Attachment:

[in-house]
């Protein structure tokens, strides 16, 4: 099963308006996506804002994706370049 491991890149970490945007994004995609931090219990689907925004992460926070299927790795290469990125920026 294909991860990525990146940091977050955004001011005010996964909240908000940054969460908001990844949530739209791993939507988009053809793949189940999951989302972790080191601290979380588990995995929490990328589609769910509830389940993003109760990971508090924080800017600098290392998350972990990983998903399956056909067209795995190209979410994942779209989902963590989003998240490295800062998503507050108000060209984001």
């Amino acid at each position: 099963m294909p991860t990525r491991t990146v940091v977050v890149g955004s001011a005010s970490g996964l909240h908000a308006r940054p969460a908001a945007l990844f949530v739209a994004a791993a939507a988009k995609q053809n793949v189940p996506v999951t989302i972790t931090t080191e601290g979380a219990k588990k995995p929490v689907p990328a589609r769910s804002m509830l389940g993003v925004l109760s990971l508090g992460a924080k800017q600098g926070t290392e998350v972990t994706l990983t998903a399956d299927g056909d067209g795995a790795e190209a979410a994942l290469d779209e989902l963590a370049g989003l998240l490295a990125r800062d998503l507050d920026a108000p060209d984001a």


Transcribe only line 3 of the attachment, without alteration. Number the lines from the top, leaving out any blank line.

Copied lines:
């Amino acid at each position: 099963m294909p991860t990525r491991t990146v940091v977050v890149g955004s001011a005010s970490g996964l909240h908000a308006r940054p969460a908001a945007l990844f949530v739209a994004a791993a939507a988009k995609q053809n793949v189940p996506v999951t989302i972790t931090t080191e601290g979380a219990k588990k995995p929490v689907p990328a589609r769910s804002m509830l389940g993003v925004l109760s990971l508090g992460a924080k800017q600098g926070t290392e998350v972990t994706l990983t998903a399956d299927g056909d067209g795995a790795e190209a979410a994942l290469d779209e989902l963590a370049g989003l998240l490295a990125r800062d998503l507050d920026a108000p060209d984001a």